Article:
The Night Sky at Alamut

Originally posted at, the now-discontinued blog of the OU History of Science Collections. Neither this post nor any of its content should be taken as an official communication of the University of Oklahoma.

Today’s Astronomy Picture of the Day features a photo of the night sky at Alamut, in the Alborz Mountains of Iran, northeast of Tehran. Alamut Castle was for a while the home of the Persian mathematician and astronomer Nasir al-Din al-Tusi (1201-1274). Click the link and take a look at the sky as al-Tusi might have known it.

The History of Science Collections hold a copy of the version of Euclid’s Geometry associated with the circle of al-Tusi (right). This is a printed edition, not a manuscript, although through a technological feat it displays ligatures and other features of Arabic writing. However, this edition was not printed in Baghdad or Cairo, but in Rome in 1594. The Medici set up a printing press to make important Arabic works like this one available for European scholars who were willing to learn Arabic in order to make further advances in their fields.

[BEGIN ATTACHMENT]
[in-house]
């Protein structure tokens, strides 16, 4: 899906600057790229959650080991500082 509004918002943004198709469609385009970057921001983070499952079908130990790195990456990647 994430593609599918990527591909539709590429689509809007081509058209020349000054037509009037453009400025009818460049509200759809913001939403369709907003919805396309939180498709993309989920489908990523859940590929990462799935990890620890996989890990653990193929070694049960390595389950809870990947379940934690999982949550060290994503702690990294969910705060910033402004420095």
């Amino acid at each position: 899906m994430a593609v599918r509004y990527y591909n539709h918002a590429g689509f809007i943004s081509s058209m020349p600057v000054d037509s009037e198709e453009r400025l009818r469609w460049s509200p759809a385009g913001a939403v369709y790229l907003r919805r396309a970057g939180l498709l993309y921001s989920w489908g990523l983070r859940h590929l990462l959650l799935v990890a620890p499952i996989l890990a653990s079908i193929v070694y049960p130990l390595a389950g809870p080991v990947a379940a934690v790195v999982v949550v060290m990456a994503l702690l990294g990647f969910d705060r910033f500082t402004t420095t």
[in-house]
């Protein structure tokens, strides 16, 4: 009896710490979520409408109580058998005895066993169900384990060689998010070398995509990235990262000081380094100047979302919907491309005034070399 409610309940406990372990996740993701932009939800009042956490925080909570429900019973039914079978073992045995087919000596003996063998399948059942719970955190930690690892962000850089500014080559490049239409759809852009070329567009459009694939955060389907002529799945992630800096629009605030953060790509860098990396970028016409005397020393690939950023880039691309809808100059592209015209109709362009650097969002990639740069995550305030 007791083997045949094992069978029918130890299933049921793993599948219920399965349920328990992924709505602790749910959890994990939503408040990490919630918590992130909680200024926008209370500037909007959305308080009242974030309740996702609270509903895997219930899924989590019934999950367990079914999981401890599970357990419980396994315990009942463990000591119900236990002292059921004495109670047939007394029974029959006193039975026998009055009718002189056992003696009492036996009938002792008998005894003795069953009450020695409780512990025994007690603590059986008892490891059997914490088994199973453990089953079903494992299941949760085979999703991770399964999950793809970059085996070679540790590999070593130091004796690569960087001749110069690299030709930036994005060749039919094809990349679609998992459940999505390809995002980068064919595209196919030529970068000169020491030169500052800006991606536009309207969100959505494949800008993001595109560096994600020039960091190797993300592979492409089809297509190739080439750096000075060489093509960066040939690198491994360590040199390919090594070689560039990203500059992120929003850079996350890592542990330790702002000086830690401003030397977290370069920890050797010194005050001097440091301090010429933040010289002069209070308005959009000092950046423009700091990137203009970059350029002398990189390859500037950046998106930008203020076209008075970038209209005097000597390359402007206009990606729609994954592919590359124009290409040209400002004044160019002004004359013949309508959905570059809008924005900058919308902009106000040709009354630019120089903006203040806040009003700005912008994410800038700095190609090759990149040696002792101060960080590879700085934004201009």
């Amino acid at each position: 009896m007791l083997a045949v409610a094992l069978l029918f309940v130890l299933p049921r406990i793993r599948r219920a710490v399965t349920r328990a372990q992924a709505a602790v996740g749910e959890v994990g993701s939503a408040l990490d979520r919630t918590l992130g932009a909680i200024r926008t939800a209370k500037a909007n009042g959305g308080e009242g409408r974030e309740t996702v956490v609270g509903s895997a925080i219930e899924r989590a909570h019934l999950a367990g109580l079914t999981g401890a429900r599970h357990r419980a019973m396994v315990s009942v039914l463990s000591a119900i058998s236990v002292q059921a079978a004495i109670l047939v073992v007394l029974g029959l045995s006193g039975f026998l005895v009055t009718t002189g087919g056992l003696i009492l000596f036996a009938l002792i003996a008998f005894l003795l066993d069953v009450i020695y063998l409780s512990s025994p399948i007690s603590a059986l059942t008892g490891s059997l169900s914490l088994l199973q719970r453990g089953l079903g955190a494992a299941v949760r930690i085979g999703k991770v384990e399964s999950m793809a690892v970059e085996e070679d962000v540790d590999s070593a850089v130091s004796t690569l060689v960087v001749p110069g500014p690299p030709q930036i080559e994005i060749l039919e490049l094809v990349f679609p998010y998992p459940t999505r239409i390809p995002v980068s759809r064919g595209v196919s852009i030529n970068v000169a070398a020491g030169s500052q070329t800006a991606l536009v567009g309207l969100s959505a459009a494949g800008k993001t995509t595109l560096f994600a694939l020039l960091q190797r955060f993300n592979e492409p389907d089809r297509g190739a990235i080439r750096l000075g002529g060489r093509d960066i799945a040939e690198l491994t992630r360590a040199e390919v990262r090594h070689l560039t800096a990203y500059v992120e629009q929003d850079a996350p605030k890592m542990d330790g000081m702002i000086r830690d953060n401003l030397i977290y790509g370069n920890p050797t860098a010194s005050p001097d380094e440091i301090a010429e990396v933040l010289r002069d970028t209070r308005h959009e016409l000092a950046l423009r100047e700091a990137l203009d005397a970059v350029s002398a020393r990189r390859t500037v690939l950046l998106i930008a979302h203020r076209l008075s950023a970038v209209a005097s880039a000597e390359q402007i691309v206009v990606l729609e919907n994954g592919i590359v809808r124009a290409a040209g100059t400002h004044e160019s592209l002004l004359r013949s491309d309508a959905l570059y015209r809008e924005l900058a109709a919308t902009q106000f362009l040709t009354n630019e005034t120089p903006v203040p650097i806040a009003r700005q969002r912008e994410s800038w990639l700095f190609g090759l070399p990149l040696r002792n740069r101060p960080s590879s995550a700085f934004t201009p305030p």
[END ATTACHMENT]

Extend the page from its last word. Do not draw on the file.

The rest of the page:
Al-Tusi worked on problems raised by Ptolemy’s Planetary Hypotheses, a work concerned with describing possible physical structures of the universe that would correspond with the geometrical models of the Almagest. Al-Tusi is best known for developing a geometrical device called the “Tusi couple” that acts like a crank mechanism, sliding a planet directly toward or away from the center of the deferent circle. The Tusi couple resolved a problem with Ptolemy’s lunar models, which accurately predicted the position of the Moon but required the Moon to appear with a greatly varying diameter (which is not observed). Therefore the Tusi couple could move the Moon farther out or closer in as needed to maintain a more constant apparent diameter of the Moon. In the 16th century, Copernicus used a Tusi couple in his lunar theory, directly appropriating this technique from Islamic astronomers. [See former OU professor Jamil F. Ragep, “Tusi and Copernicus,” Science in Context, 2001, 14:145-163.]

This entry was posted in History of Science. Bookmark the permalink.

Leave a Reply

Your email address will not be published. Required fields are marked *